George Weigel, Catholic columnist and famous biographer of John Paul II, shared with CNA, on the papal transition, and the challenges Pope Benedict will face in the coming years, on the occasion of the release of his new book “God’s choice.” He is a senior fellow of the Ethics and Public Policy Center in Washington, D.C.
Your book is written deliberately too early to provide any historical report of the current Pontificate, what is the intention of the book?
I’m trying to do several things in “God’s Choice:” to recapture the remarkable spiritual intensity of April 2005, the month of John Paul’s death and benedict’s election; to paint a portrait of the world Church at the end of John Paul’s remarkable pontificate; to tell the story of the conclave, how its lightning-swift conclusion was reached and what that means; to offer a mini-biography of the new pope; and to suggest what might some of the great issues to which Benedict XVI will turn his hand.
You personally participated in the intense days of the death of Pope John Paul and the election of Pope Benedict, at which point and how you decided to write the book? What moved you internally?
I had agreed six years ago to write a book on the papal transition, and while I might have anticipated at least some of the global outpouring of affection and esteem for John Paul II at his death, no one could have anticipated the extraordinary atmosphere in Rome in April – a kind of outdoor, global retreat. That was a very moving experience, and I think it helped shape the writing of “God’s Choice.”
You knew the greatness of Pope John Paul's pontificate from close. Nevertheless, your book make a list of "pending issues" that Pope Benedict is inheriting. How would you summarize theses pending issues?
Europe is dying from spiritual boredom; Benedict XVI must try to re-ignite a sense of spiritual adventure in Europe before the lights go out for good. With Islam, Benedict has already shown that public Islamic condemnation of acts of violence in the name of God will be the new “threshold” to any serious dialogue; I’d suggest that the dialogue itself now be strategically reconceived as one in which Catholic try to support the work of those Islamic scholars, religious leaders, and activists who are trying, against great odds, to make a genuinely Islamic case for tolerance, civility, and the free society. The Holy See must also, in my view, rethink some of its “default” positions with respect to the U.N. and world politics in general; otherwise, the Holy See risks sounding like simply another non-governmental organization, rather than a voice of moral reason in a season of unreasonableness. Then there are serious “internal” questions to address: the structure of the Roman Curia, the criteria by which bishops are appointed (and, in some extreme cases, deposed), the ongoing reform of seminaries, an accelerated reform of consecrated life.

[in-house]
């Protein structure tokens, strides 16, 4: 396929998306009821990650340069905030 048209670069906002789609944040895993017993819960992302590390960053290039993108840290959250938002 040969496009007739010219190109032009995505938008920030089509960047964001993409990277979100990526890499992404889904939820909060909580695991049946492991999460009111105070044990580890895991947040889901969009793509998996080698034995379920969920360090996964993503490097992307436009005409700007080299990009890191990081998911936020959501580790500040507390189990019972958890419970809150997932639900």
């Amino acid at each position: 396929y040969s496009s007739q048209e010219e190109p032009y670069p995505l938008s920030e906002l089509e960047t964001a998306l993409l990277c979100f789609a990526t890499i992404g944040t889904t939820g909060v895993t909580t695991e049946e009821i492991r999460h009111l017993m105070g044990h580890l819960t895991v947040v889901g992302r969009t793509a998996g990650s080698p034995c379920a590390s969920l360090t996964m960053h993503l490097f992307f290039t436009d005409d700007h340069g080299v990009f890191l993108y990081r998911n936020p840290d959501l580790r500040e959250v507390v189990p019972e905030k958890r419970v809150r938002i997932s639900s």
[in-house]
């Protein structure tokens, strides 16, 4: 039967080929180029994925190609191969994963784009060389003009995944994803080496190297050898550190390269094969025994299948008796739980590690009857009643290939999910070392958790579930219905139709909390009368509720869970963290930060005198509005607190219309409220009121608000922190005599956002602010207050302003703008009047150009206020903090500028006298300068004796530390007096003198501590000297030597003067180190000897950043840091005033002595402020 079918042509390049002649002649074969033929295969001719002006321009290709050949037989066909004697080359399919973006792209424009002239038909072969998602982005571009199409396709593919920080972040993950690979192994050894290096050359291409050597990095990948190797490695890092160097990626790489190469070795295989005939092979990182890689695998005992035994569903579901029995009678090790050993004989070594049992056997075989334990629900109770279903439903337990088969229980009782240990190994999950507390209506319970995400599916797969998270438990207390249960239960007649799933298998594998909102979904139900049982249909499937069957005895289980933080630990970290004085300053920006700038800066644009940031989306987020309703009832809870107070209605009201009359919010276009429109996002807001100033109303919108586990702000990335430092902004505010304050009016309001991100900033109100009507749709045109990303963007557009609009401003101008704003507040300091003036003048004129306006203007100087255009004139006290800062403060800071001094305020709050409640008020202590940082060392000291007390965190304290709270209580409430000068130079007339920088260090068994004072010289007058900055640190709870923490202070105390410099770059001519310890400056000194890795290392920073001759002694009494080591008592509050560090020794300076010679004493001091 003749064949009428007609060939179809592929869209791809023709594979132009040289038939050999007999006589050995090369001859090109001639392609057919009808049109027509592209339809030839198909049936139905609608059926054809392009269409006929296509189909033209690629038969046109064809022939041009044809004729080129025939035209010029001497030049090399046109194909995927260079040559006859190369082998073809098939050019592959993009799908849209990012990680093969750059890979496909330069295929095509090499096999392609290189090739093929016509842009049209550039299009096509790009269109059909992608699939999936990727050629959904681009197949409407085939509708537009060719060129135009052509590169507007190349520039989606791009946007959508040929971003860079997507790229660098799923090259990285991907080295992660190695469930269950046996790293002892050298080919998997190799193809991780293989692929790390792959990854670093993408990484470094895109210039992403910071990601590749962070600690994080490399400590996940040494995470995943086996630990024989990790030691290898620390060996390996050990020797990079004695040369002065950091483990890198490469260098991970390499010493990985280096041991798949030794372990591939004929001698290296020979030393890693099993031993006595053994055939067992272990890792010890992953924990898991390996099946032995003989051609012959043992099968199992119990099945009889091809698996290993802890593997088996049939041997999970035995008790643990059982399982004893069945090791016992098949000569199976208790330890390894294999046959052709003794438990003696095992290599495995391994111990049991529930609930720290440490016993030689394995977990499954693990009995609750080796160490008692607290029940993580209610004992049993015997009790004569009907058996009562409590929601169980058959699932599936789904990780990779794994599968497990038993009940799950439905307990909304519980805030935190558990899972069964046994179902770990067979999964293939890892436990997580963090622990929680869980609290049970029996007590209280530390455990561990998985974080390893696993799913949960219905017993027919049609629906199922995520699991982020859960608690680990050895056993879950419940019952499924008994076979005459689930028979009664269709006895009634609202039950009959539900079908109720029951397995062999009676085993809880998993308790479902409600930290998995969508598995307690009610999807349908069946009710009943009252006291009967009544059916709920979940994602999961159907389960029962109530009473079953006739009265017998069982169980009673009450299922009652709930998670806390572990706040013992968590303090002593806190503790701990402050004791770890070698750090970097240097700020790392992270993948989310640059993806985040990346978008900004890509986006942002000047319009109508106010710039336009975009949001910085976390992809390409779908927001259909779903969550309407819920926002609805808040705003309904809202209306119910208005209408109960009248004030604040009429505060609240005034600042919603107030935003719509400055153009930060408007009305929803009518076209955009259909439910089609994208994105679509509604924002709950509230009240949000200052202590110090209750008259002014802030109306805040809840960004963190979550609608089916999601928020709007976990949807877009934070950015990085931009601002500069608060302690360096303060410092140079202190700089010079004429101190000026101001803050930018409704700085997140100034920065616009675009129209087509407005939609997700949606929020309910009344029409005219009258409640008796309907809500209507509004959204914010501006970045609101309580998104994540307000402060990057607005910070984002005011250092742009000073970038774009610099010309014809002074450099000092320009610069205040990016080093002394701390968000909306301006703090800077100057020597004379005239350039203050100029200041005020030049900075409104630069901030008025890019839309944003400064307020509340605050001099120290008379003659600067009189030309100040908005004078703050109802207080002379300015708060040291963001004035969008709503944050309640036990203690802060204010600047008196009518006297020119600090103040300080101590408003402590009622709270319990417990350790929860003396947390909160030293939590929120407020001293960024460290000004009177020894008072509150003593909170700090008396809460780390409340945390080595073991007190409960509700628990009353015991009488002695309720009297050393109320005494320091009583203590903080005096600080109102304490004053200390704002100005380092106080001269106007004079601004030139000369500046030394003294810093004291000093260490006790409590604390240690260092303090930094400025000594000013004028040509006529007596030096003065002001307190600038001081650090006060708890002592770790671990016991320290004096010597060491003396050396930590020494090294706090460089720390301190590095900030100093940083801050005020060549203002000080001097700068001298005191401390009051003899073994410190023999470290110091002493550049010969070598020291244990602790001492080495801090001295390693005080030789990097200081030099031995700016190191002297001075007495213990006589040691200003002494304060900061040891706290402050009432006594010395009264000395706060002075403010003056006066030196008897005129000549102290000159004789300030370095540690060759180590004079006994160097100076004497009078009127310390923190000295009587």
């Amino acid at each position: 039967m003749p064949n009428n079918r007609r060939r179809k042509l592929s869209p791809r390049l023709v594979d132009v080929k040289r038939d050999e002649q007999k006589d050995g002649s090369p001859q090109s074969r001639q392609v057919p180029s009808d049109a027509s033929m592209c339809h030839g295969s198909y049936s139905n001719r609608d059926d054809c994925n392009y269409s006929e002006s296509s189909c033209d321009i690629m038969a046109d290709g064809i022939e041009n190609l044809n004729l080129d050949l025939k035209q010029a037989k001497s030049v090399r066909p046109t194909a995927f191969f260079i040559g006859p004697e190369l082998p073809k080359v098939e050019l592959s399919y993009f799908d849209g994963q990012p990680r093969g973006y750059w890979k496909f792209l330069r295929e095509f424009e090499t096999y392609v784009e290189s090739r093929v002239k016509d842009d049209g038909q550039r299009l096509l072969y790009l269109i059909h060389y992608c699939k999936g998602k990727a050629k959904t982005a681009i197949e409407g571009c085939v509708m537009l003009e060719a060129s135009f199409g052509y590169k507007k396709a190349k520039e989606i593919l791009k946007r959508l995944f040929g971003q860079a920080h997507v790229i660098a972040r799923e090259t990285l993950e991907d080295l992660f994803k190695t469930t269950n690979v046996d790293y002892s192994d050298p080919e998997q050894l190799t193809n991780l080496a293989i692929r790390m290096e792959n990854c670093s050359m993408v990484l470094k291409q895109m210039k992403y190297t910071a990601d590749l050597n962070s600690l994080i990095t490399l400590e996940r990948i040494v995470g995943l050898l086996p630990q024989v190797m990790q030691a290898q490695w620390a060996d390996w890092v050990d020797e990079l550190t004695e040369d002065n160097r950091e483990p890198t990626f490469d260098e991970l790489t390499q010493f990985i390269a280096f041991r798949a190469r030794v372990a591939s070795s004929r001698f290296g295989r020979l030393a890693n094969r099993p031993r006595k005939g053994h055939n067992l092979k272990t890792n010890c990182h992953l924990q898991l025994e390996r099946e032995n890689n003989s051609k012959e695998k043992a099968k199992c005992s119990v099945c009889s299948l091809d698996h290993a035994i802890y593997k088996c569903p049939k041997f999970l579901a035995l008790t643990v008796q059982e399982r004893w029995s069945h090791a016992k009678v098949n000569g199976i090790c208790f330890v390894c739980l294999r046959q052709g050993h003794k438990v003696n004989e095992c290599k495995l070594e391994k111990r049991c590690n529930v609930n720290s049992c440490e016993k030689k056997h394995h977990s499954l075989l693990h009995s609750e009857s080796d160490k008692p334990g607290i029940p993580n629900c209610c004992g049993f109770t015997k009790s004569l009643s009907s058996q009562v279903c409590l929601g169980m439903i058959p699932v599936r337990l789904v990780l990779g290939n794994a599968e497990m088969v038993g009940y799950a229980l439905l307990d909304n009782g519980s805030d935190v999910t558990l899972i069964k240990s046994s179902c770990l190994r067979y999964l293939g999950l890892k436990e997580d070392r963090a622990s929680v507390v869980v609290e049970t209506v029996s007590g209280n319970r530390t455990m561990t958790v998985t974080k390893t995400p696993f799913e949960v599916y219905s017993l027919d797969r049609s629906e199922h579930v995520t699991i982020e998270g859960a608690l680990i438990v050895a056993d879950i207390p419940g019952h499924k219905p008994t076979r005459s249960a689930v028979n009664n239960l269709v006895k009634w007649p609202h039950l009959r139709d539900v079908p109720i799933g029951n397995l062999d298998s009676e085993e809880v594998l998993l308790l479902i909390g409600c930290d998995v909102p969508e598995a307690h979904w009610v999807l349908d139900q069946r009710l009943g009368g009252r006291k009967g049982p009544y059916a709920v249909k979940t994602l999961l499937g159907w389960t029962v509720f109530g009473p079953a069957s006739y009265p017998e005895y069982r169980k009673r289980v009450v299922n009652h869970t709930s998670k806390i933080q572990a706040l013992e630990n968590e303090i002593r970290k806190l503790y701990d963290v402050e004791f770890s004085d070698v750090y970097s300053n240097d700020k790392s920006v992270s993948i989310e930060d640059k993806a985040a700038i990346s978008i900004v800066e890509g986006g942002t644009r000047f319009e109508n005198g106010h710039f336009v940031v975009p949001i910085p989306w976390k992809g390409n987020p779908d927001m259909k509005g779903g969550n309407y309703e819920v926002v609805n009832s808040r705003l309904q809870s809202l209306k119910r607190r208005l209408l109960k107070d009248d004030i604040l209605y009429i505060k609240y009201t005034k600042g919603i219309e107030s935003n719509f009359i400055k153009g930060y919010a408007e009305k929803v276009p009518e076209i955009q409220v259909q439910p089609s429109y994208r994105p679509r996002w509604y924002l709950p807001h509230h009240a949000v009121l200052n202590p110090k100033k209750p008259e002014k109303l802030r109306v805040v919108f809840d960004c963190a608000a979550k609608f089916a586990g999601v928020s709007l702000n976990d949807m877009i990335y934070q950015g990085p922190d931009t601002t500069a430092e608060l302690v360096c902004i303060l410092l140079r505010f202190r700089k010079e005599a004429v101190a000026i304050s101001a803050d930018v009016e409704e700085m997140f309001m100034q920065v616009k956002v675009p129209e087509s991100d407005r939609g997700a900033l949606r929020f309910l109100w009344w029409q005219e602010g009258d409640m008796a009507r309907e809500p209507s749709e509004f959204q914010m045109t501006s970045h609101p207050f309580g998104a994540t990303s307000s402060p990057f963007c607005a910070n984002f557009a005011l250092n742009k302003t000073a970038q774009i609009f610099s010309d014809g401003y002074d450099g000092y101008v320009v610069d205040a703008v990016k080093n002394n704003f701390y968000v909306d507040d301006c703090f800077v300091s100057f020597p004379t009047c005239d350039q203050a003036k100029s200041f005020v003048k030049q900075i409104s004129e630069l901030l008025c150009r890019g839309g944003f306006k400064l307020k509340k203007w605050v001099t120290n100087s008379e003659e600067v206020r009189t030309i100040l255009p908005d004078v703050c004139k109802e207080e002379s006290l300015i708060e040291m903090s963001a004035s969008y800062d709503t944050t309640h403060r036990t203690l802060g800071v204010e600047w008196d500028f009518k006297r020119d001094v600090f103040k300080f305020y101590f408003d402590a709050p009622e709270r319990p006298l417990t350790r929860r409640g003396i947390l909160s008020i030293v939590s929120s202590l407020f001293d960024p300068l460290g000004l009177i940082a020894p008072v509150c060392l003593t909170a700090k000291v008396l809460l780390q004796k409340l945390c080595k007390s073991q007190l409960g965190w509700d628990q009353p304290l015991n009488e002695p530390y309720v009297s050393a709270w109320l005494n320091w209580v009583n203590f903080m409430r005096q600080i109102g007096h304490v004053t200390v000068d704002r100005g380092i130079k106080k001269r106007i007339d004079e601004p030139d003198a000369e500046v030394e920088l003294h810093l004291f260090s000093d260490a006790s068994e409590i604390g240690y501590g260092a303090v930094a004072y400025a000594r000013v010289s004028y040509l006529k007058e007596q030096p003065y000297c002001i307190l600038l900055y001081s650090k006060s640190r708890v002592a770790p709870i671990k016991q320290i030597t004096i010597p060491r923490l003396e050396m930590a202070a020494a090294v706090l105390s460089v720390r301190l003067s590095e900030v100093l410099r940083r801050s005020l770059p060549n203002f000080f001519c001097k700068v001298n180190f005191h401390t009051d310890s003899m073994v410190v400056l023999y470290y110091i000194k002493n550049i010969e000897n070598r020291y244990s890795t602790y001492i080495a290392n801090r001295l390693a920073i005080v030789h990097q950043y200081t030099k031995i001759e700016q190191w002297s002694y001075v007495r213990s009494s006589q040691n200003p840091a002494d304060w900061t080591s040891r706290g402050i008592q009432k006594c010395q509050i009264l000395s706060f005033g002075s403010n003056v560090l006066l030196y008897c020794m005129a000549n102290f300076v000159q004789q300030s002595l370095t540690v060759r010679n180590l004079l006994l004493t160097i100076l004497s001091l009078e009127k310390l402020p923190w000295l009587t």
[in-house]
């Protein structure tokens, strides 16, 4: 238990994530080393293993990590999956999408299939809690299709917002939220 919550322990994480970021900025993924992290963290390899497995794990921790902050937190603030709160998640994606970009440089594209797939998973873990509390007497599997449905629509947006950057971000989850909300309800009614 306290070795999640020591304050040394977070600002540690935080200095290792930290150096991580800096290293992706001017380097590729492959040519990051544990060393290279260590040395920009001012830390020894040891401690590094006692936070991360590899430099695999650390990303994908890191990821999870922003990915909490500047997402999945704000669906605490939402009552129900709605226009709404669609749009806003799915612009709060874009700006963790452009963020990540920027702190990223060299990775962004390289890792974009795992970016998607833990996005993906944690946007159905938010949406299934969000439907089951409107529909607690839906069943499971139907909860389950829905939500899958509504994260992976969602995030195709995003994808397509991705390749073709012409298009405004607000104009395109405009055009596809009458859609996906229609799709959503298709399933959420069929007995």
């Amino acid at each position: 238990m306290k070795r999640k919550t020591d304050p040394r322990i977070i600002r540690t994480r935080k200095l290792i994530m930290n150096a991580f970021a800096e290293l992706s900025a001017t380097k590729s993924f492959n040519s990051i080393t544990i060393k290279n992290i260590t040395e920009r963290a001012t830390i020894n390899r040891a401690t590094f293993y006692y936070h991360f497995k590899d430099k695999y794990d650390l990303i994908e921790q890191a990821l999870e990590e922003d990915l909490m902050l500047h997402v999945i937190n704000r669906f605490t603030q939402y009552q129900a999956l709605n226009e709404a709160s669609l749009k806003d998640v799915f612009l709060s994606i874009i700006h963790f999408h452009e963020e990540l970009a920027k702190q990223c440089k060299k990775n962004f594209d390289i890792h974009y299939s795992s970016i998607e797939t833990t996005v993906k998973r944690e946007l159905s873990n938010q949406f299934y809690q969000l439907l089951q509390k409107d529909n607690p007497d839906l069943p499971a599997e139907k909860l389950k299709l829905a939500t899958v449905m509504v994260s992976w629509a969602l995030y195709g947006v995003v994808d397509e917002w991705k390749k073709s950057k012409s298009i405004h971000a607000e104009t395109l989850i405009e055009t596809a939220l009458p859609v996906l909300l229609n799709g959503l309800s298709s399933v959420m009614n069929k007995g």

What do you think this challenges mean to the current pontificate as well as to rank-and-file Catholics?
There is enormous spiritual energy in the Church; Pope Benedict, I’m confident, will want to deal with some of the “internal” challenges I mentioned precisely so that the faith of the people of the Church can truly change the world.
Only God knows his own plans, but from a human analysis, Why do you think God would have chosen a Pope like Benedict for this particular moment of history? Benedict XVI’s will be a pontificate in dynamic continuity with the pontificate of John Paul II – so your questions really touches both popes. In both cases, od seemed to be raising up great witnesses – witnesses to the truth of Catholicism, witnesses to the power of Christian faith to bend history in a more humane direction.
The first steps of the current pontificate, as you state in your book, have been sort of a surprise. Why do you think is that?
I’m not surprised so much as I think the mainstream media is surprised. The conventional story-line is that Benedict XVI would be a less compelling public personality than John Paul II. Ye in September and October Benedict was drawing larger audience crowds that any previous pope. He doesn’t have the electric public personality of John Paul II; but there are other ways for a religious figure to be compelling, and he’s demonstrating them. Of course, what remains to be tested is the new pope’s shrewdness as a judge of personalities and a manager – and possibly a reformer – of the present curial system. But we shouldn’t be surprised by surprises here, too.